The Goat Pen

December 20 2020 | by

“IT TAKES a village to raise a child” an old African saying goes. Tone la Maji, a home in Kenya for former street children, now also takes goats – alpine goats to be precise. “Alpine goats have only recently been introduced to Kenya, and they are appreciated for their elevated production of high-quality milk, with better food–milk conversion rates than cows,” says Father Renato Kizito Sesana, responsible for a project which aims to improve nutrition for the children at the home while supporting the home’s financial independence.

The Tone la Maji home is located in Nkaimurunha, one of the two administrative locations of Ongata Rongai, a fast-growing town with a population of over 170,000. Nearly half of the population of the town and its environs live in poverty. A lack of basic infrastructure and government services – housing, clean water, electricity, road, health care etc. – as well as unacceptable sanitary conditions, have led to serious environmental and health hazards. Primary education is free, yet education remains a major challenge. The parents of many children have HIV or AIDS resulting in an increase in health care expenses, and making it difficult to work, which in turn creates obstacles for the children in getting their education. Many children end up on the streets. It’s estimated that there are 500 street children in the area. Programs and projects run by the Koinonia Community aim to look after their needs and help them become independent and reliable young adults. “Primarily these children are in need of love, care, and education,” says Fr. Kizito. “But they also need good food to grow physically and recover from years of neglect and abuse.”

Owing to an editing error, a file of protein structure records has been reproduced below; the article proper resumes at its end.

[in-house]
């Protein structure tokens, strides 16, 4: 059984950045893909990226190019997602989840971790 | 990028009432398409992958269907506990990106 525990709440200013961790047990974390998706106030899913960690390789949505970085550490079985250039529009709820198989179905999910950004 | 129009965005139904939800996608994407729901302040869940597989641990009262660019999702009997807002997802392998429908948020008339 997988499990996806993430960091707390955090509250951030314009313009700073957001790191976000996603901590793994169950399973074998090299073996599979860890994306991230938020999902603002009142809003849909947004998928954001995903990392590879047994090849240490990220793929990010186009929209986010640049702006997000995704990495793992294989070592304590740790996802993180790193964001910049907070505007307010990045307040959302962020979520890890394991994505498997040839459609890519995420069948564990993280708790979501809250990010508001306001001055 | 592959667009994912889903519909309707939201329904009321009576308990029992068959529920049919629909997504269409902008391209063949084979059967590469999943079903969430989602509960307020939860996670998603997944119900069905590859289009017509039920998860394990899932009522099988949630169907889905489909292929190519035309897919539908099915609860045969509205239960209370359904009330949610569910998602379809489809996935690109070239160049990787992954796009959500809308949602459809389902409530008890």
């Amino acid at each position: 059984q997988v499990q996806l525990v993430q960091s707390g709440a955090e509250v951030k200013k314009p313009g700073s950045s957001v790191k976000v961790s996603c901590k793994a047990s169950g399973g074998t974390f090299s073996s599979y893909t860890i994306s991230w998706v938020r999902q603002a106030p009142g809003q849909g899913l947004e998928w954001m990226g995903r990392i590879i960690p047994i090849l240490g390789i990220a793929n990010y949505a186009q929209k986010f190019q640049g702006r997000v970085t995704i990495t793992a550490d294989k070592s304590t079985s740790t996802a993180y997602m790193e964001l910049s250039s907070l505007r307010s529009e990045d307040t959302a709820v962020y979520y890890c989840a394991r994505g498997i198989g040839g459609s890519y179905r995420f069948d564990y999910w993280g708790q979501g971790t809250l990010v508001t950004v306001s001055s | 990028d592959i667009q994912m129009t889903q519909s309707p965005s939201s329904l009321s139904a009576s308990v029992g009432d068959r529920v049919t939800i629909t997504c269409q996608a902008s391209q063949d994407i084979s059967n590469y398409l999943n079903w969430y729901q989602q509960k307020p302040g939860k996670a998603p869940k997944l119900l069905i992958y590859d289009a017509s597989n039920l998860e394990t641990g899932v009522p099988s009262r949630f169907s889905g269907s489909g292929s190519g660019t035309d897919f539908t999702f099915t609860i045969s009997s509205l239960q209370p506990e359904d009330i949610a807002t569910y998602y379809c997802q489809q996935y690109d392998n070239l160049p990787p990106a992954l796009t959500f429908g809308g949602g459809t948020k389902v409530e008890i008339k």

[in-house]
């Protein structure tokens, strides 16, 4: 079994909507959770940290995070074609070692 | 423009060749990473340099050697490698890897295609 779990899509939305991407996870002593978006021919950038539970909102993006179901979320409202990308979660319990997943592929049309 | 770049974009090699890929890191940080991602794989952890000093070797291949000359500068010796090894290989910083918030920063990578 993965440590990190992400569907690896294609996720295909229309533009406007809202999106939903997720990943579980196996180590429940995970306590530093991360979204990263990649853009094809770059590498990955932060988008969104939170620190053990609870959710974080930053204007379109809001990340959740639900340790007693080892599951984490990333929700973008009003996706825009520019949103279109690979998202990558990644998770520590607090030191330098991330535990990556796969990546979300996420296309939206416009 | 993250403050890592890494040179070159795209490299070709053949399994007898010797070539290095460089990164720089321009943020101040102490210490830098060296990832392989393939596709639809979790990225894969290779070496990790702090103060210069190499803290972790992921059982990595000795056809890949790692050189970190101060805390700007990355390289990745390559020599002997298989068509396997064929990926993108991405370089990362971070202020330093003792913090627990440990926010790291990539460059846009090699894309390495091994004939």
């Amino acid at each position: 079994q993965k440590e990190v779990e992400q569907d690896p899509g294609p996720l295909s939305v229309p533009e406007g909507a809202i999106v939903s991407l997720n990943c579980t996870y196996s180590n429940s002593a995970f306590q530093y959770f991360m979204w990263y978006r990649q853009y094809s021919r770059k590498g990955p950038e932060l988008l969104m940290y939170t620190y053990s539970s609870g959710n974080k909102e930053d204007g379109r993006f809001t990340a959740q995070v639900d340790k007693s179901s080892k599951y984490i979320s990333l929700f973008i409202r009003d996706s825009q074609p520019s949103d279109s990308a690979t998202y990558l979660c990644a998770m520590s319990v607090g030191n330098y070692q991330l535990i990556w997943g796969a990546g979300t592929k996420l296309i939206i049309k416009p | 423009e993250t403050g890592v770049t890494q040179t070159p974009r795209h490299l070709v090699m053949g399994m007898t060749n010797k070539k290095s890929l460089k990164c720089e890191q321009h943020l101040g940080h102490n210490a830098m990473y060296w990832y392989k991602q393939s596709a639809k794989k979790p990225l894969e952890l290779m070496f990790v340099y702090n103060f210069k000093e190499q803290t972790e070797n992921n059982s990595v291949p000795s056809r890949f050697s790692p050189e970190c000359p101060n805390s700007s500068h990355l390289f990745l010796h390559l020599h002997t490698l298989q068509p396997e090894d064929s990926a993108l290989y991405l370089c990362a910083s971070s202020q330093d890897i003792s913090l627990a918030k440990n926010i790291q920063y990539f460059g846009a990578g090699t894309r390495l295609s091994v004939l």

Rescue centres


The Koinonia Community, a lay organisation promoting community life and human development, was established first in Zambia in 1980 and began operating in Kenya in 1990, and then in the Nuba Mountains of Sudan in 1995. It prioritises the needs of children in difficult circumstances, the marginalised, and the oppressed. In Kenya it uses an approach that reaches out to children, their family networks, and their local communities. Street children are visited not only by social workers, but also by former street children, and are encouraged to join activities at rescue centres. Later, when possible, the children are reunited with their families and reintegrated into their family networks, with involvement from the whole community. “All the children in Koinonia homes attend school,” explains Fr. Kizito, “usually the nearest public primary school, at least up to grade eight, but the majority go on to secondary school and some to university level.”


Sign of hope


Tone la Maji was established in 2005 as a sign of hope for children in difficulty. Its mission is to help strengthen children’s capacity through formal education, life skills, and talent development, and it works closely with the community through active involvement in rehabilitation and reintegration. Fifty children presently call it home. Nineteen were rescued from the streets of Ongata Rongai and Nairobi in 2019, twelve came through government run children’s services, and the rest were rescued in previous years. The children’s ages range from 5 to 17.